Publication Description

This paper reconsiders explanations of ‘popular’ Buddhism in Thailand initiated in midtwentieth century anthropological definitions of vernacular articulations of religiosity in village settings. Buddhist localism, in its various manifestations, is seen to contrast with a doctrinal or literate ‘great’ monastic tradition. In this persisting ethnographic argument, an actor may draw randomly on various syncretic elements of their religiosity according to circumstances (an historical complexity which is sourced in a mix of Sinhalese-sourced Buddhism, animism including magic, and folk Brahmanism). It is therefore not wholly or consistently one, but substantively divided into several strands. This long-standing position is problematic as the paper shows. There are multiple coextensive Buddhism/s (plural) within the Greater Theravada tradition, which emerge from an identification of the actors themselves with the one, not the many, as one-unitary-Buddhists. I theorise using a general framework of Meillassoux’s discussion on contingency and, by way of contrast, taking Deleuzian ideas on multiplicity. It is grounded on an understanding of popular or organic lived religion sourced in the early counter-enlightenment or radical enlightenment thinking of Giambattista Vico. Here, it is argued that in Thailand villagers would identify cosmologically as the one, not as the many (in a sense as in the assemblages or varieties of religious practices detached from the totality of the cosmological unitary one). Understanding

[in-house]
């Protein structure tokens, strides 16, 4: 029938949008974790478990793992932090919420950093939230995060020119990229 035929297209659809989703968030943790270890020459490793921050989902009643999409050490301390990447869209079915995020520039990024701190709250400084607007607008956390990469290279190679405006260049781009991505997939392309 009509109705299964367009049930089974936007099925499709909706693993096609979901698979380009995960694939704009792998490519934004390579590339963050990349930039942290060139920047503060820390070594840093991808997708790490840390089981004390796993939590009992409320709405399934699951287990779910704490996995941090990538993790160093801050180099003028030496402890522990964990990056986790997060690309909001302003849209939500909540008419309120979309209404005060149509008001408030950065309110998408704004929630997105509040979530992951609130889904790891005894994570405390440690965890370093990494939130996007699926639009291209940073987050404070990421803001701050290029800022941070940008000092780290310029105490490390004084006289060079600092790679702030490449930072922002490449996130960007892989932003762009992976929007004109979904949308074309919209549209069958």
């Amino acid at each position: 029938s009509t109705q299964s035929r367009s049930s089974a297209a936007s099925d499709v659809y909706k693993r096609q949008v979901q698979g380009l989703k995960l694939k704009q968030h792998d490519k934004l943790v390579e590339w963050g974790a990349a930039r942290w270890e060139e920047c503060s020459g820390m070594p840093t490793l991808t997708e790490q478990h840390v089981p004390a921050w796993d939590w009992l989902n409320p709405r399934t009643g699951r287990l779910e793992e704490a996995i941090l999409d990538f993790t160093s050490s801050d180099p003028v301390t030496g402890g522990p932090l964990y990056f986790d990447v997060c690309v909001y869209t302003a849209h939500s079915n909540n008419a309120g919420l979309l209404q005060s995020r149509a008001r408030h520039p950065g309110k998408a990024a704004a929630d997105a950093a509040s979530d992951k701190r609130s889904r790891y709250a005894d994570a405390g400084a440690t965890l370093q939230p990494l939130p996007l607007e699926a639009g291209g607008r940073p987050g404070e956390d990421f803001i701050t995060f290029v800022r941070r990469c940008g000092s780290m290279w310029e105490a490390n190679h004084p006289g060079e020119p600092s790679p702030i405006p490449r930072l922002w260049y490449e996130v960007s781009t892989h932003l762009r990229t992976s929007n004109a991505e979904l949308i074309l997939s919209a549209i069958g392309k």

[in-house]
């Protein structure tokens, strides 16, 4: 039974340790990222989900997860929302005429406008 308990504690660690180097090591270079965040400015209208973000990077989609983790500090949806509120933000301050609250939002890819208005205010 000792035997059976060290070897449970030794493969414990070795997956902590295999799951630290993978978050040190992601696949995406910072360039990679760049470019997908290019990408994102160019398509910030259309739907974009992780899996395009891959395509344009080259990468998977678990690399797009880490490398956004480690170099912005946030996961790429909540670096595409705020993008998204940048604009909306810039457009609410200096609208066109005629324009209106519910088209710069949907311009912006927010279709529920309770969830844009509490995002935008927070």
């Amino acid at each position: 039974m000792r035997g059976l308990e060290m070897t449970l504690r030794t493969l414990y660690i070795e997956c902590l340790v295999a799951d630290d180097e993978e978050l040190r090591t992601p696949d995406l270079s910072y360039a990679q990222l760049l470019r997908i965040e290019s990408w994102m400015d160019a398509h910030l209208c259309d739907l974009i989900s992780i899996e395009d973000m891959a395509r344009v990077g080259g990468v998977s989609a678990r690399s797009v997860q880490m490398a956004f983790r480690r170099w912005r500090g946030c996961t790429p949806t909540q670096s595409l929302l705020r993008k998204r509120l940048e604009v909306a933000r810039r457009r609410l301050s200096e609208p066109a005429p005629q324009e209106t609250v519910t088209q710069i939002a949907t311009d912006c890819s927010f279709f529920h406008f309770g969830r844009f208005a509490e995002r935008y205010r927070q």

the creative processes behind cosmological multiplicities is a starting point, with the notion that within specific cultural forms we are faced with a multiplicity of definitions and things to observe, as in an understanding of the varieties of lived Buddhism. The essay is based on an ethnographic assessment from over three decades of field research among ethnic Thai Buddhists at various modalities and settings, and in framing these vernacular religious practices and their ontologies. My gratitude to two anonymous reviewers for their constructive comments. The essay does not deal directly with specific ethnographic case studies; instead, it is intended as retheorising representations of ‘Popular Buddhism’ in Thailand as based on early scholarship since the 1960s (where Buddhism is constituted as three or more distinctive but intertwined religious strands).

Publication Details

  • Author: Assistant Prof. Dr.James Leslie Taylor ( ผู้ช่วยศาสตราจารย์ ดร.เจมส์ เลสลีย์ เทย์เลอร์ )
  • Co-Author:
  • Year: 2024